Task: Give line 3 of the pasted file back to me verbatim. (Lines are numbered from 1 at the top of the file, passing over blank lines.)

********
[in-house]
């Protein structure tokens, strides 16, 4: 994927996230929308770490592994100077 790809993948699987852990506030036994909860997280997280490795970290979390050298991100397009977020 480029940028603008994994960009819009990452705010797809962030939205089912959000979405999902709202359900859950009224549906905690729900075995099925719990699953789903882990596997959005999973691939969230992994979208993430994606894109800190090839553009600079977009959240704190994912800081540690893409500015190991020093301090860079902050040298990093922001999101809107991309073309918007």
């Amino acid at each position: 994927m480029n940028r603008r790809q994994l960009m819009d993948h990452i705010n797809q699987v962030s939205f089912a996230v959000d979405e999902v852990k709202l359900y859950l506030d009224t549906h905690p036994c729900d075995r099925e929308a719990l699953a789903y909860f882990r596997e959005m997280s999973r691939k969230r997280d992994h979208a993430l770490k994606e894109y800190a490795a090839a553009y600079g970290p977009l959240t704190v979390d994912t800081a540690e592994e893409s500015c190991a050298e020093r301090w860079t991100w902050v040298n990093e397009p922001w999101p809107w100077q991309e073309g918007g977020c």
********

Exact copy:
């Amino acid at each position: 994927m480029n940028r603008r790809q994994l960009m819009d993948h990452i705010n797809q699987v962030s939205f089912a996230v959000d979405e999902v852990k709202l359900y859950l506030d009224t549906h905690p036994c729900d075995r099925e929308a719990l699953a789903y909860f882990r596997e959005m997280s999973r691939k969230r997280d992994h979208a993430l770490k994606e894109y800190a490795a090839a553009y600079g970290p977009l959240t704190v979390d994912t800081a540690e592994e893409s500015c190991a050298e020093r301090w860079t991100w902050v040298n990093e397009p922001w999101p809107w100077q991309e073309g918007g977020c």